Places to Go: Echo Park
Echo Park is located in the heart of Dinosaur's canyon country. Here, the Yampa River flows into the Green River, which winds around the massive feature known as Steamboat Rock. The meeting of the two rivers along with nearby geologic faults created some of the monument's most dramatic scenery.
Echo Park provides many opportunities to enjoy remarkable surroundings, discover Fremont petroglyphs or explore the area's homsteading and ranching history. You can watch watch river rafters float past on the Green River. Picnicking and camping are also available in the area. A spectacular display of stars is visible in the night sky due to the lack of any light pollution from nearby towns and cities.
How to Get to Echo Park
Picnic tables are available in the Echo Park Campground. Several are located near the banks of the Green River and surrounded by spectacular scenery. The campground has vault toilets. Drinking water is available seasonally (usually late-May through late September).
Echo Park Campground has 22 sites suitable for tent camping including one handicapped-accessible site and four walk-in sites. A few sites have shade.The campground has picnic tables, firepits, and a vault toilet. Drinking water is available seasonally (usually mid-May to late September). When water is available a fee of $8.00 per site, per night is charged. Echo Park Campground is open year-round, but there is no winter maintenance on the dirt road leading to the campground. Access to the campground requires high-clearance vehicles. RVs and trailers are strongly discouraged due to sharp turns, steep grades, and rough roads. More information on camping at Dinosaur National Monument …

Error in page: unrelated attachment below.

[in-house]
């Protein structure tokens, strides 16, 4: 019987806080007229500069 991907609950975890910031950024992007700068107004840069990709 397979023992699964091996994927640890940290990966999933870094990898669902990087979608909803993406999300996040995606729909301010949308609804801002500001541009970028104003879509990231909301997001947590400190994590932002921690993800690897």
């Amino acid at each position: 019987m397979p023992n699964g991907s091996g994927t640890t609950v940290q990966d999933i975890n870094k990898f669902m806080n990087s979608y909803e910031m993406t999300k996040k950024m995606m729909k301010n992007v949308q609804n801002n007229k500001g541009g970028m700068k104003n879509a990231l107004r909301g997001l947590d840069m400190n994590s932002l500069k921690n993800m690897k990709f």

NPS, Dan Johnson
Other off trail routes exist such as hiking to Mitten Park or past Jenny Lind Rock and into lower Sand Canyon. Anyone planning to explore these areas should carry a map and compass and know how to use them. You should also make sure you have plenty of water and appropriate gear for the weather.
River Rafting and Boating
Pool Creek Petroglyphs
Did You Know?
Paleontologist Earl Douglass first came to Utah looking for mammal fossils. He returned in 1909 and discovered an immense deposit of dinosaur bones, now protected at Dinosaur National Monument. Although made famous by dinosaurs, Douglass died preferring his beloved mammal fossils over dinosaurs.